Use failure/success hooks

Running failure and success hooks after step execution.
Hooks are a way to perform an action after a step has completed execution. They can be useful in a variety of scenarios, such as sending notifications, logging, or cleaning up resources after a step has been completed.
A hook executes right after step execution, within the same environment as the step, therefore it has access to all the dependencies that a step has. Currently, there are two sorts of hooks that can be defined: on_failure and on_success .
  • on_failure: This hook triggers in the event of a step failing.
  • on_success: This hook triggers in the event of a step succeeding.
Here is a short demo for hooks in ZenML:
Failure and Success Hooks in ZenML Short Demo

Defining hooks

A hook can be defined as a callback function, and must be accessible within the repository where the pipeline and steps are located:
def on_failure():
print("Step failed!")
def on_success():
print("Step succeeded!")
def my_failing_step() -> int:
"""Returns an integer."""
raise ValueError("Error")
def my_successful_step() -> int:
"""Returns an integer."""
return 1
In this example, we define two hooks: on_failure and on_success, which print a message when the step fails or succeeds, respectively. We then use these hooks with two steps, my_failing_step and my_successful_step. When my_failing_step is executed, it raises a ValueError, which triggers the on_failure hook. Similarly, when my_successful_step is executed, it returns an integer successfully, which triggers the on_success hook.
A step can also be specified as a local user-defined function path (of the form mymodule.myfile.my_function). This is particularly useful when defining the hooks via a YAML Config.

Defining hooks on a pipeline level

In some cases, there is a need to define a hook on all steps of a given pipeline. Rather than having to define it on all steps individually, you can also specify any hook on the pipeline level.
@pipeline(on_failure=on_failure, on_success=on_success)
def my_pipeline(...):
Note, that step-level defined hooks take precedence over pipeline-level defined hooks.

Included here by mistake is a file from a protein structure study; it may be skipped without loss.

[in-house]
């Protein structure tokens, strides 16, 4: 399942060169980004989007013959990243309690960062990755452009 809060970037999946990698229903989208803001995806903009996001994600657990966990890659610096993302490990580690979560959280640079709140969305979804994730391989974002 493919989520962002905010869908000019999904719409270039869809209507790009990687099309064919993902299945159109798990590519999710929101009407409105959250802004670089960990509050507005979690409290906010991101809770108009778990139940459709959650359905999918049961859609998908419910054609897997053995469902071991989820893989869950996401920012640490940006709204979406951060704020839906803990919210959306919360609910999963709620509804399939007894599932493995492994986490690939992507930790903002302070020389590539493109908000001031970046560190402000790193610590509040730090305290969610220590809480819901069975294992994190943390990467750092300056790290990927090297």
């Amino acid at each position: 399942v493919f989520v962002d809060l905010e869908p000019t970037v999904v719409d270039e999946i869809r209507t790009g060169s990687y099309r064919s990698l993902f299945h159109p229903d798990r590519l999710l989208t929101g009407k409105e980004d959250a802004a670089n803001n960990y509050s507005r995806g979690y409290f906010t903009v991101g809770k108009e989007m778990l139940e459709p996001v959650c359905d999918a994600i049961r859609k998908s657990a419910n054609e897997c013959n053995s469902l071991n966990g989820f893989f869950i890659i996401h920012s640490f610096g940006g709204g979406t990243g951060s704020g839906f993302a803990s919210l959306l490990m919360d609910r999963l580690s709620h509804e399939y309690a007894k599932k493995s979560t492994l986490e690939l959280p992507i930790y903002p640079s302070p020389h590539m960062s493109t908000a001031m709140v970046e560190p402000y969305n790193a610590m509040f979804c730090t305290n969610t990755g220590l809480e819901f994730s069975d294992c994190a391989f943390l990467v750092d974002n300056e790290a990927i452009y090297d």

Accessing step information inside a hook

A hook function signature can optionally take two type annotated arguments of the following types:
  • StepContext: You can pass an object inside a hook of type StepContext to get access to information such as pipeline name, run name, step name, the parameters of your step and more.
  • BaseException: In case of failure hooks, if you add an BaseException argument to the hook, then ZenML passes the concrete Exception that caused your step to fail.
from zenml.steps import StepContext
from zenml import step
# Use one or any of these in the signature
def on_failure(context: StepContext, exception: BaseException):
print(context.step_name) # Output will be `my_step`
print(context.parameters) # Use this to access the parameters of the step
print(type(exception)) # Of type value error
print("Step failed!")
def my_step(some_parameter: int = 1)
raise ValueError("My exception")

Linking to the Alerter Stack component

A common use case is to use the Alerter component inside the failure or success hooks to notify relevant people. It is quite easy to do this:
def on_failure(context: StepContext):
f"{context.step_name} just failed!"
ZenML provides standard failure and success hooks that use the alerter you have configured in your stack. Here's an example of how to use them in your pipelines:
from zenml.hooks import alerter_success_hook, alerter_failure_hook
@step(on_failure=alerter_failure_hook, on_success=alerter_success_hook)
def my_step(...):

Using the OpenAI ChatGPT failure hook

The OpenAI ChatGPT failure hook is a hook that uses the OpenAI integration to generate a possible fix for whatever exception caused the step to fail. It is quite easy to use. (You will need a valid OpenAI API key that has correctly set up billing for this.)
Note that using this integration will incur charges on your OpenAI account.
First, ensure that you have the OpenAI integration installed and have stored your API key within a ZenML secret:
zenml integration install openai
zenml secret create openai --api_key=<YOUR_API_KEY>
Then, you can use the hook in your pipeline:
from zenml.integration.openai.hooks import openai_chatgpt_alerter_failure_hook
def my_step(...):
If you had set up a Slack alerter as your alerter, for example, then you would see a message like this:
OpenAI ChatGPT Failure Hook
You can use the suggestions as input that can help you fix whatever is going wrong in your code. If you have GPT-4 enabled for your account, you can use the openai_gpt4_alerter_failure_hook hook instead (imported from the same module).